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Stocks jumped on Wednesday, bouncing back from the prior day's sharp fall, after minutes from the Federal Reserve's last meeting indicated the central bankers were not likely to raise interest rates in the near future.
The Dow Jones Industrial Average closed unofficially 158 points, or almost 1 percent, higher, the S&P 500 rose 15 points and the Nasdaq added 34 points.
"The conversation is clearly shifting from this unprecedented accommodation to policy firming. For equity markets, this is a positive signal, because the economic momentum is more upbeat, but at the same time tightening is not imminent," said Anastasia Amoroso, a Houston-based global market strategist at J.P. Morgan Funds.
The central bank last month trimmed its monthly asset buying to $45 billion, its fourth consecutive $10 billion reduction. Fed officials also said the economy was picking up steam and the labor market improving
Tuesday's sell-off came after one Federal Reserve official said rate hikes might come sooner than expected.
Also rebounding after its recent battering, the Russell 2000 climbed 0.6 percent, but the gauge of small companies still remained roughly 9 percent from its all-time high.
"I'm actually somewhat gratified to see the Russell 2000 get hammered; it's so expensive, and I don't like to see that amount of speculation going on in the market, so I would like to see it cool off. A 10 to 15 percent correction sets it on a more stable glide path," said Jack Ablin, chief investment officer at BMO Private Bank.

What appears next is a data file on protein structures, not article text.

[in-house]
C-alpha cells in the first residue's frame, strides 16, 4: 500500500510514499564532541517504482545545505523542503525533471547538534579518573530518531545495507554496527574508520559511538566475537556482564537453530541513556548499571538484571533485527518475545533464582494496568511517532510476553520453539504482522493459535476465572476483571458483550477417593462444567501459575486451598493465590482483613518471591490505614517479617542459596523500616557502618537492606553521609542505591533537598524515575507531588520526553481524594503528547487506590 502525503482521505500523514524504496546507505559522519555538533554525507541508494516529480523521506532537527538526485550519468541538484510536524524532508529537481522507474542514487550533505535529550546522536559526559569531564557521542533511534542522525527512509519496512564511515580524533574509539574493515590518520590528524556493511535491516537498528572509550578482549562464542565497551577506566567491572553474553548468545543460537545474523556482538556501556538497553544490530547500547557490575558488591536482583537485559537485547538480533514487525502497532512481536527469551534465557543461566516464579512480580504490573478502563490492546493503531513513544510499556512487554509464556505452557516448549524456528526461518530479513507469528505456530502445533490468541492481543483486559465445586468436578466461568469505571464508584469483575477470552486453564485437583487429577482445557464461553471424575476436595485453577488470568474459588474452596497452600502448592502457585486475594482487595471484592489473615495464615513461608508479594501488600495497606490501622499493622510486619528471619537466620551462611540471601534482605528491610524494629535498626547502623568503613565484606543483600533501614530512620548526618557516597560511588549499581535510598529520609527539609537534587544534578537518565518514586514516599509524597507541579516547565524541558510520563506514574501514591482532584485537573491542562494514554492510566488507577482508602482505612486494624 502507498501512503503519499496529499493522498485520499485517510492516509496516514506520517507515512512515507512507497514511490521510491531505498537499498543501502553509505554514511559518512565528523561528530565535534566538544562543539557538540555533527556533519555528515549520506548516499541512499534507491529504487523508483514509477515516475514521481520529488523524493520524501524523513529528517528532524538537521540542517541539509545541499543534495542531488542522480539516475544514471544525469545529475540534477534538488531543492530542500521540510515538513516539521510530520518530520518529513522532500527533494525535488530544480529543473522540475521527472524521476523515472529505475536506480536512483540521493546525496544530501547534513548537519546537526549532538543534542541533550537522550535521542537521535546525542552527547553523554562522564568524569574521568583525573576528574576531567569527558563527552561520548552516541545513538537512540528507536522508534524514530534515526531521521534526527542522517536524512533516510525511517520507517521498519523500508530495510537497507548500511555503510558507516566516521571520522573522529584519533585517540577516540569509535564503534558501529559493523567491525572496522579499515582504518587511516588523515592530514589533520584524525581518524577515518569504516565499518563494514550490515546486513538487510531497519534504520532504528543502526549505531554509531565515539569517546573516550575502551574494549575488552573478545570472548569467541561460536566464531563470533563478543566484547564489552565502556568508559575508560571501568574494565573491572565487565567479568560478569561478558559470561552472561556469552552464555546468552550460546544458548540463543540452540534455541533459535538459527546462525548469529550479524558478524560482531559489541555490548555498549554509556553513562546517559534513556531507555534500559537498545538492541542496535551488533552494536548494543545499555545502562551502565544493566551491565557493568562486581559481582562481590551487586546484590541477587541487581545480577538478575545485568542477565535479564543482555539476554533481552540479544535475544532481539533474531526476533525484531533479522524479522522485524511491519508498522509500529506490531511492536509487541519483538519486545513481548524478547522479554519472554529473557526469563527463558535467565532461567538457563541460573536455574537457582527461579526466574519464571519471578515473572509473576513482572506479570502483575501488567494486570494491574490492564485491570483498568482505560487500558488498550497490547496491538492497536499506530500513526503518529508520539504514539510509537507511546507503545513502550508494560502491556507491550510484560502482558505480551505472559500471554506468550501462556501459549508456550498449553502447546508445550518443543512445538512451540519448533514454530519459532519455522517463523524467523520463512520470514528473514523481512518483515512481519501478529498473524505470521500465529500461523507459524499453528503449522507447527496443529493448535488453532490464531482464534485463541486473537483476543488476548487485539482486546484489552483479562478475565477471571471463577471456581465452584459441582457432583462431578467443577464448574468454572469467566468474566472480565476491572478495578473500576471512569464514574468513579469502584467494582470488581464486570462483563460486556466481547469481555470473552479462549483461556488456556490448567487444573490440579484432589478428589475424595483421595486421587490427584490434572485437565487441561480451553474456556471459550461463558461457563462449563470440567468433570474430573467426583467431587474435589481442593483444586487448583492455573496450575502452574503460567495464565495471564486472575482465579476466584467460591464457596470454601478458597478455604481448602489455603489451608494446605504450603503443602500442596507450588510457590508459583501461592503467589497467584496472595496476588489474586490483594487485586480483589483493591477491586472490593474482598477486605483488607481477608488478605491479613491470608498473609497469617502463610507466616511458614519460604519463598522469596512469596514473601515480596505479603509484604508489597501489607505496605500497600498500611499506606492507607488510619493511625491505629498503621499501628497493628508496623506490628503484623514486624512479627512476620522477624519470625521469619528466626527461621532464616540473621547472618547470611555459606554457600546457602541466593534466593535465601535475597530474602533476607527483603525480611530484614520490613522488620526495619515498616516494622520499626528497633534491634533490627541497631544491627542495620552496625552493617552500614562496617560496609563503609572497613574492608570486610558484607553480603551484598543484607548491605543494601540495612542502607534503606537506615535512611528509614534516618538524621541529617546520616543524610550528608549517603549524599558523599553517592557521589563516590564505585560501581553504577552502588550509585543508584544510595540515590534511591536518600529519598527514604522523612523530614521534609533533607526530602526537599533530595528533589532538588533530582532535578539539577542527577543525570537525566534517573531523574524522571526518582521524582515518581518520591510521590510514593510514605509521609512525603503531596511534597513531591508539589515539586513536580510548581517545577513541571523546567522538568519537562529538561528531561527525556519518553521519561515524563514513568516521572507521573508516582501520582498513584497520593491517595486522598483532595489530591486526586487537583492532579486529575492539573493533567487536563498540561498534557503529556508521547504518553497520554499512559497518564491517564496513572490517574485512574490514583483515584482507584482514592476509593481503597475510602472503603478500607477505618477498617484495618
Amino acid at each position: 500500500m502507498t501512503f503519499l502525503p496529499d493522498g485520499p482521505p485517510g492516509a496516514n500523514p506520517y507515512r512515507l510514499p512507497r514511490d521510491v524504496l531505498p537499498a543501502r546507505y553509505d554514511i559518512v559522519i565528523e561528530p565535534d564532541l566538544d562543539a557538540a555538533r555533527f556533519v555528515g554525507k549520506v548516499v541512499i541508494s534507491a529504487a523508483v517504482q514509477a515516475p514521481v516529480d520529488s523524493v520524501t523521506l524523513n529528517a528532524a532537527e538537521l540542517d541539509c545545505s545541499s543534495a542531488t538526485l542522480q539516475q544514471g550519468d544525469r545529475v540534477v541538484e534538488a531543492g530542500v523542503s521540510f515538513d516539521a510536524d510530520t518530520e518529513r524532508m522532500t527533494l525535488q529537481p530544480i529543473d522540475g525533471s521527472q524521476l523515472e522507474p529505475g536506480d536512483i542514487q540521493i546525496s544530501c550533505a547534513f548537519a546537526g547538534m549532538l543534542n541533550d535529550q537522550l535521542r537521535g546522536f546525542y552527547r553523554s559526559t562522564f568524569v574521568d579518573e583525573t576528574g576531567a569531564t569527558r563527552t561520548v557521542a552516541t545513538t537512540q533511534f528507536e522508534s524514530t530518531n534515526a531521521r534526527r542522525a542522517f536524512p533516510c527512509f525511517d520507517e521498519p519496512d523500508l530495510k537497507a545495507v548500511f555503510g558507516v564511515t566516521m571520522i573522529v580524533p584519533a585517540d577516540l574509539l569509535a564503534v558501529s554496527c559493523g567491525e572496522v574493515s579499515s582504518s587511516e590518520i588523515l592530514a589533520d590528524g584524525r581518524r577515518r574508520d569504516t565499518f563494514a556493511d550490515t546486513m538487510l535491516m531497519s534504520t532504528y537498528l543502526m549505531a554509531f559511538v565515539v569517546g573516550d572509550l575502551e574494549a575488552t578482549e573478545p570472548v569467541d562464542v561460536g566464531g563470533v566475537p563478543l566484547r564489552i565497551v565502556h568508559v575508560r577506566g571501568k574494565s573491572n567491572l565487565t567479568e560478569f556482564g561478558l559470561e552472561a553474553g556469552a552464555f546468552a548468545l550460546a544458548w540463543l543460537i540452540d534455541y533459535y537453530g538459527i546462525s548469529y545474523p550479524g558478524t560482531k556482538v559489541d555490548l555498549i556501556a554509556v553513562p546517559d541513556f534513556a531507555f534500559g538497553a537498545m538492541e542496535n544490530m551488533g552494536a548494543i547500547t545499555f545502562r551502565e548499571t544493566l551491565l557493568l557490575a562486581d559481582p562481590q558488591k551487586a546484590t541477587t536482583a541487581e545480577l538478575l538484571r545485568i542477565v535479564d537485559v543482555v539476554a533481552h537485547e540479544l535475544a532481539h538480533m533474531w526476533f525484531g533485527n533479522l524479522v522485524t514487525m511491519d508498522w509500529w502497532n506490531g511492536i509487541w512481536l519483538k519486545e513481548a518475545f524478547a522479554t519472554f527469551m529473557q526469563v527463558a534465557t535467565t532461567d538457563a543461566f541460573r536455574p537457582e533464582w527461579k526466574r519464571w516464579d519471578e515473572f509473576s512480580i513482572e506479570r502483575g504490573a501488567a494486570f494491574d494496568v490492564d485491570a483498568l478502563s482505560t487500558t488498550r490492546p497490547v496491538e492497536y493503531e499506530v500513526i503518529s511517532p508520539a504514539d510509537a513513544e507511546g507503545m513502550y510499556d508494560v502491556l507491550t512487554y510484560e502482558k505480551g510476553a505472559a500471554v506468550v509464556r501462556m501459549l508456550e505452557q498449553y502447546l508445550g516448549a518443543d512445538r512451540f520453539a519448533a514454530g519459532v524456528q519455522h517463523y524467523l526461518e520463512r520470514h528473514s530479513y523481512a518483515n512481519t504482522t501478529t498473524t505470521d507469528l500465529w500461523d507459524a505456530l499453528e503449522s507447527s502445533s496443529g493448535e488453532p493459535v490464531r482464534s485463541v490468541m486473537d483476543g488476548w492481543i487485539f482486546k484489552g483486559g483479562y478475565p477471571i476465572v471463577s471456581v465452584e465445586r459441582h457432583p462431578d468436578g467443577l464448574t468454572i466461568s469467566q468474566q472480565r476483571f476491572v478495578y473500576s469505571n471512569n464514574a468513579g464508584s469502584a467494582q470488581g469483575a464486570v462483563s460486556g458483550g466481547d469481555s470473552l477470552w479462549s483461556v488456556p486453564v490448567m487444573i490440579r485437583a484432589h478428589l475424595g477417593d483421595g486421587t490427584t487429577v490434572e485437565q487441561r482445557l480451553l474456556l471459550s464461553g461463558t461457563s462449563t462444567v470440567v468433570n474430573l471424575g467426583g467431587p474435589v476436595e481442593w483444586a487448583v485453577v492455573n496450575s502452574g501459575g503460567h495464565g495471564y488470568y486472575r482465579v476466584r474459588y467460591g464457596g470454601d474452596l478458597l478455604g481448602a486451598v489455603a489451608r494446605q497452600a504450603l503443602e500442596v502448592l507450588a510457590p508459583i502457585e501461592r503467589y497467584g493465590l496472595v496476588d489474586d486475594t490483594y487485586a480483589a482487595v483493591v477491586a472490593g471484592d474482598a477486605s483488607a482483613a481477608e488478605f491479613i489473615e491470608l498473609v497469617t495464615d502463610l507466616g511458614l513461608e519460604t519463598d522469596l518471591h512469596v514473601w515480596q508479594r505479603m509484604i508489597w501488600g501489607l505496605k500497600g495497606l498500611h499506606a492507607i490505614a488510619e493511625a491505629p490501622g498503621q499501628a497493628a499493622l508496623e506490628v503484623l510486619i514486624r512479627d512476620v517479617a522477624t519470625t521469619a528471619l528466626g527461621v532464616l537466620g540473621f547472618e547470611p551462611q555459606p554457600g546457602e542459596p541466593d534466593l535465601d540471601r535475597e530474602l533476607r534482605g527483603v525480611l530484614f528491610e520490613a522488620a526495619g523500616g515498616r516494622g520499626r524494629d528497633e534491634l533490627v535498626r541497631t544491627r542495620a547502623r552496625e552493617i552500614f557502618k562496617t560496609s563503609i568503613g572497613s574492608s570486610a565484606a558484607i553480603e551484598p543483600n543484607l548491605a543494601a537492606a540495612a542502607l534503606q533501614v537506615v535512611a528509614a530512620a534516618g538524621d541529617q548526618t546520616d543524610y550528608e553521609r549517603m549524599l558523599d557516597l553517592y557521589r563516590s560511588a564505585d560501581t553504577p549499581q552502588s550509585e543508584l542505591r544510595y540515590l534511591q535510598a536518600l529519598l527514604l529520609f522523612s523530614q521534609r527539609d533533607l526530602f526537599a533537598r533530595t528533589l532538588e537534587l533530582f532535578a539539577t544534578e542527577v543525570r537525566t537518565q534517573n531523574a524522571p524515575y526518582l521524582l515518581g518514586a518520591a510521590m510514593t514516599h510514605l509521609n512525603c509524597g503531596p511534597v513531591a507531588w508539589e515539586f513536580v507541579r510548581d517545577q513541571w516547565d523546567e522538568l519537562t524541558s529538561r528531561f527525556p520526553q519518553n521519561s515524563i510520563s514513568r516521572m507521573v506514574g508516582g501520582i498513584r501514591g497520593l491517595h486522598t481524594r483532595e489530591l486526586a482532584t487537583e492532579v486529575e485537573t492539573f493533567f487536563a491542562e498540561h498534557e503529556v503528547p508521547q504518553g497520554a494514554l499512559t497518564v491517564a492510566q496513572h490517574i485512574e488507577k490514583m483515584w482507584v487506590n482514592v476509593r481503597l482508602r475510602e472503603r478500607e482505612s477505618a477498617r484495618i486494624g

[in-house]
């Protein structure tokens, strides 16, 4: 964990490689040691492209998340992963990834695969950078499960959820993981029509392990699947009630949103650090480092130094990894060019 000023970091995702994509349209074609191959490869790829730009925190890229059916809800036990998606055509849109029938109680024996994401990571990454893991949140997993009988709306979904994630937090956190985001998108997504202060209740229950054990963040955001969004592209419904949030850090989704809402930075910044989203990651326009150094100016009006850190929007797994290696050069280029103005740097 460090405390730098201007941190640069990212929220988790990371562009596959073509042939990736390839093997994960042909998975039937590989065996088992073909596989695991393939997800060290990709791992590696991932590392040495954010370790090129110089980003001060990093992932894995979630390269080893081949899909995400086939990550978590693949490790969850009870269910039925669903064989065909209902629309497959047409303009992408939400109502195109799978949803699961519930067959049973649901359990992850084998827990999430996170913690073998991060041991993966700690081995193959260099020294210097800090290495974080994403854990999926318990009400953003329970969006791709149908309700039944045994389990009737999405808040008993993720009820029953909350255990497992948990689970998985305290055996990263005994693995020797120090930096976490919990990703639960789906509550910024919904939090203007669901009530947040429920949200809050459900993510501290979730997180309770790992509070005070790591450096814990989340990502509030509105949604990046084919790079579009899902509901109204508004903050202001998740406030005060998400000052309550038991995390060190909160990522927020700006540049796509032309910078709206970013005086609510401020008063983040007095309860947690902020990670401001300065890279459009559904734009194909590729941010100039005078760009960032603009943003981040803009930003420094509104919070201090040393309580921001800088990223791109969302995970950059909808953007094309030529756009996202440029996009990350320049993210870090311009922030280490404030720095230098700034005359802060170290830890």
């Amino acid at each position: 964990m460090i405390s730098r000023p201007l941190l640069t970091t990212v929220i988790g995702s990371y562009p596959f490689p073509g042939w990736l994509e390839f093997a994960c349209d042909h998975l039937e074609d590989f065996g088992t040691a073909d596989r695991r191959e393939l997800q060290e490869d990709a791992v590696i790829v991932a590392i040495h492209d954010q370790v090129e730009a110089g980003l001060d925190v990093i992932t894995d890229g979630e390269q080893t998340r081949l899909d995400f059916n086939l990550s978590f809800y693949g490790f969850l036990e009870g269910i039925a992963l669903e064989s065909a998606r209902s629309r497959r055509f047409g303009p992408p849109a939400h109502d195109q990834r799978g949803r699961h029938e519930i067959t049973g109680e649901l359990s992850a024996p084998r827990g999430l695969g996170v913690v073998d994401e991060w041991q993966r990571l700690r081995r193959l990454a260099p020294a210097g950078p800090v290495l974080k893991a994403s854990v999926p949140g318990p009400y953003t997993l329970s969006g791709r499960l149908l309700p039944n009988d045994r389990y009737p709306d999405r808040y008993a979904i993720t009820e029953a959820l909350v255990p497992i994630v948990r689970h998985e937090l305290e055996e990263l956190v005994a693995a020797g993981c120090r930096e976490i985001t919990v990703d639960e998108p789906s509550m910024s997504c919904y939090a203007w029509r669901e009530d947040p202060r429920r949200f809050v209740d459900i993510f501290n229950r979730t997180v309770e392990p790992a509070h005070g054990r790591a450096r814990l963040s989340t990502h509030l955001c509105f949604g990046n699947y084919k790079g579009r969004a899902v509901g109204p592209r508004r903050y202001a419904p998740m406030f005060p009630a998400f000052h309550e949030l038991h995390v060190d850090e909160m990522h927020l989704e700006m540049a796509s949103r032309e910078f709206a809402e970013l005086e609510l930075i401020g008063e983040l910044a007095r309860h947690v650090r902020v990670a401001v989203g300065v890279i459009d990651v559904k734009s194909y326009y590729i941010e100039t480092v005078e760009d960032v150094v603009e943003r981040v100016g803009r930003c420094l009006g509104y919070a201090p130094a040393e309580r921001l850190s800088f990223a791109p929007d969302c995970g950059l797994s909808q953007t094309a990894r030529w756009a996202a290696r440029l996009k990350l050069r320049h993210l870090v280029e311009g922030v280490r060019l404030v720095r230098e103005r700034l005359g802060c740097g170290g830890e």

Tiffany shares climbed 9 percent after the high-end jewelry posted quarterly profit that topped expectations; Netflix gained 5 percent after saying it would broaden its online-video offerings in Europe.
Target gained after the discount retailer reported a 0.3 percent decline in U.S. sales, less than the drop expected by analysts.
The dollar held steady against the currencies of major U.S. trading partners, while dollar denominated commodities were mixed, with crude futures rising $1.74, or 1.7 percent, to $104.07 a barrel, a one-month high, and gold futures losing $6.50 to $1,288.10 an ounce.
The 10-year Treasury yield used in determining mortgage rates and other consumer loans rose 2 basis points to 2.535 percent.